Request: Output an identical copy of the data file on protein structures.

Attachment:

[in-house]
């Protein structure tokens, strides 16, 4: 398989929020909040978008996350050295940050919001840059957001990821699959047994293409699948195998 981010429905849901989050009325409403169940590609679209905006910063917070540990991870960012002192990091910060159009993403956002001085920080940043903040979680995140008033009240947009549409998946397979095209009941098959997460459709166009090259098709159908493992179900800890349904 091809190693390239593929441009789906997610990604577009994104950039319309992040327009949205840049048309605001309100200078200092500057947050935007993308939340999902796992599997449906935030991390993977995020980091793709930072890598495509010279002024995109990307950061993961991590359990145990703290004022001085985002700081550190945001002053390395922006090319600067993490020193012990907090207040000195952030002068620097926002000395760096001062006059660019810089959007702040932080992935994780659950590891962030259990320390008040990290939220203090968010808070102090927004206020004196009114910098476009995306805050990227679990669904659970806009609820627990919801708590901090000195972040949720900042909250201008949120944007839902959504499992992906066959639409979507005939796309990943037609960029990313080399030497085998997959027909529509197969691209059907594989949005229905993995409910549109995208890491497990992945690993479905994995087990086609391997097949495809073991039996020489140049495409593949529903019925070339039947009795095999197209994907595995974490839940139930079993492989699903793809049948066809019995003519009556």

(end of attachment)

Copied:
[in-house]
């Protein structure tokens, strides 16, 4: 398989929020909040978008996350050295940050919001840059957001990821699959047994293409699948195998 981010429905849901989050009325409403169940590609679209905006910063917070540990991870960012002192990091910060159009993403956002001085920080940043903040979680995140008033009240947009549409998946397979095209009941098959997460459709166009090259098709159908493992179900800890349904 091809190693390239593929441009789906997610990604577009994104950039319309992040327009949205840049048309605001309100200078200092500057947050935007993308939340999902796992599997449906935030991390993977995020980091793709930072890598495509010279002024995109990307950061993961991590359990145990703290004022001085985002700081550190945001002053390395922006090319600067993490020193012990907090207040000195952030002068620097926002000395760096001062006059660019810089959007702040932080992935994780659950590891962030259990320390008040990290939220203090968010808070102090927004206020004196009114910098476009995306805050990227679990669904659970806009609820627990919801708590901090000195972040949720900042909250201008949120944007839902959504499992992906066959639409979507005939796309990943037609960029990313080399030497085998997959027909529509197969691209059907594989949005229905993995409910549109995208890491497990992945690993479905994995087990086609391997097949495809073991039996020489140049495409593949529903019925070339039947009795095999197209994907595995974490839940139930079993492989699903793809049948066809019995003519009556």